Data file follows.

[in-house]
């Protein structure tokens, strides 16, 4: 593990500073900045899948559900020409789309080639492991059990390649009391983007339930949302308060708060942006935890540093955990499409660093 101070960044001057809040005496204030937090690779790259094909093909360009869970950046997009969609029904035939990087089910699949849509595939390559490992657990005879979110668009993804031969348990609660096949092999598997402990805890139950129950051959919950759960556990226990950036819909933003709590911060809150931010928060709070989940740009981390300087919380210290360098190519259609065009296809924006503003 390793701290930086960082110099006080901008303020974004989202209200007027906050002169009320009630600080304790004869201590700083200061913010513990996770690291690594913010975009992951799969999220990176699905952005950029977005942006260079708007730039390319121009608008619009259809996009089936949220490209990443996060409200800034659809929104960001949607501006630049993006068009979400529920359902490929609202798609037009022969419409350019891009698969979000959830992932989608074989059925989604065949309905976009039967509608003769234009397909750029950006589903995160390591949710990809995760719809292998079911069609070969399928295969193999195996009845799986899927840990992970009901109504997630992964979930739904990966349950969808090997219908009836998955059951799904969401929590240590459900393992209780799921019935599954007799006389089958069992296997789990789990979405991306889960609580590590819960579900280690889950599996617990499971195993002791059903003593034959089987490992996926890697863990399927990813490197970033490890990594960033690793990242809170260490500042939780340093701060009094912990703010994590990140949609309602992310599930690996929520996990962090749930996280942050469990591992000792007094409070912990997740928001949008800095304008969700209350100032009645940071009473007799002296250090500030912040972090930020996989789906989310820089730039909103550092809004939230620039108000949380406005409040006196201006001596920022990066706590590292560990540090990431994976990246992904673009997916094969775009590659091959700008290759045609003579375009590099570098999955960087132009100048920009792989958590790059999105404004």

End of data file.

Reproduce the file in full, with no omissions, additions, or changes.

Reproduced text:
[in-house]
């Protein structure tokens, strides 16, 4: 593990500073900045899948559900020409789309080639492991059990390649009391983007339930949302308060708060942006935890540093955990499409660093 101070960044001057809040005496204030937090690779790259094909093909360009869970950046997009969609029904035939990087089910699949849509595939390559490992657990005879979110668009993804031969348990609660096949092999598997402990805890139950129950051959919950759960556990226990950036819909933003709590911060809150931010928060709070989940740009981390300087919380210290360098190519259609065009296809924006503003 390793701290930086960082110099006080901008303020974004989202209200007027906050002169009320009630600080304790004869201590700083200061913010513990996770690291690594913010975009992951799969999220990176699905952005950029977005942006260079708007730039390319121009608008619009259809996009089936949220490209990443996060409200800034659809929104960001949607501006630049993006068009979400529920359902490929609202798609037009022969419409350019891009698969979000959830992932989608074989059925989604065949309905976009039967509608003769234009397909750029950006589903995160390591949710990809995760719809292998079911069609070969399928295969193999195996009845799986899927840990992970009901109504997630992964979930739904990966349950969808090997219908009836998955059951799904969401929590240590459900393992209780799921019935599954007799006389089958069992296997789990789990979405991306889960609580590590819960579900280690889950599996617990499971195993002791059903003593034959089987490992996926890697863990399927990813490197970033490890990594960033690793990242809170260490500042939780340093701060009094912990703010994590990140949609309602992310599930690996929520996990962090749930996280942050469990591992000792007094409070912990997740928001949008800095304008969700209350100032009645940071009473007799002296250090500030912040972090930020996989789906989310820089730039909103550092809004939230620039108000949380406005409040006196201006001596920022990066706590590292560990540090990431994976990246992904673009997916094969775009590659091959700008290759045609003579375009590099570098999955960087132009100048920009792989958590790059999105404004």